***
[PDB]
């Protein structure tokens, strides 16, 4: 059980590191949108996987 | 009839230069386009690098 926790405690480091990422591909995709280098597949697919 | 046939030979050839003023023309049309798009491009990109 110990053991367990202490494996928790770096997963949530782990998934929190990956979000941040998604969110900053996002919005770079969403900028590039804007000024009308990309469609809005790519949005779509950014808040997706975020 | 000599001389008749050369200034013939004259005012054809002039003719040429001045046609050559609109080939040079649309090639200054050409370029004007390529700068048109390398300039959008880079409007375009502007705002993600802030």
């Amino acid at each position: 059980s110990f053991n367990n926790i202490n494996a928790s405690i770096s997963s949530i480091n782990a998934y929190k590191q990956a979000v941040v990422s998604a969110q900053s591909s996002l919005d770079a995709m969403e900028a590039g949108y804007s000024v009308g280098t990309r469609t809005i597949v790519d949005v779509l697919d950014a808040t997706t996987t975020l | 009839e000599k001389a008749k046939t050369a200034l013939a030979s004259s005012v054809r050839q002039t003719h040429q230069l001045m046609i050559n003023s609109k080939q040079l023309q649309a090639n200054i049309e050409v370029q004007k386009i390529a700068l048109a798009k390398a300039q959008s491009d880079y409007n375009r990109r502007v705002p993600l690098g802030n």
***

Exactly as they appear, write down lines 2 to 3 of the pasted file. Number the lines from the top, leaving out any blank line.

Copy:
């Protein structure tokens, strides 16, 4: 059980590191949108996987 | 009839230069386009690098 926790405690480091990422591909995709280098597949697919 | 046939030979050839003023023309049309798009491009990109 110990053991367990202490494996928790770096997963949530782990998934929190990956979000941040998604969110900053996002919005770079969403900028590039804007000024009308990309469609809005790519949005779509950014808040997706975020 | 000599001389008749050369200034013939004259005012054809002039003719040429001045046609050559609109080939040079649309090639200054050409370029004007390529700068048109390398300039959008880079409007375009502007705002993600802030």
């Amino acid at each position: 059980s110990f053991n367990n926790i202490n494996a928790s405690i770096s997963s949530i480091n782990a998934y929190k590191q990956a979000v941040v990422s998604a969110q900053s591909s996002l919005d770079a995709m969403e900028a590039g949108y804007s000024v009308g280098t990309r469609t809005i597949v790519d949005v779509l697919d950014a808040t997706t996987t975020l | 009839e000599k001389a008749k046939t050369a200034l013939a030979s004259s005012v054809r050839q002039t003719h040429q230069l001045m046609i050559n003023s609109k080939q040079l023309q649309a090639n200054i049309e050409v370029q004007k386009i390529a700068l048109a798009k390398a300039q959008s491009d880079y409007n375009r990109r502007v705002p993600l690098g802030n």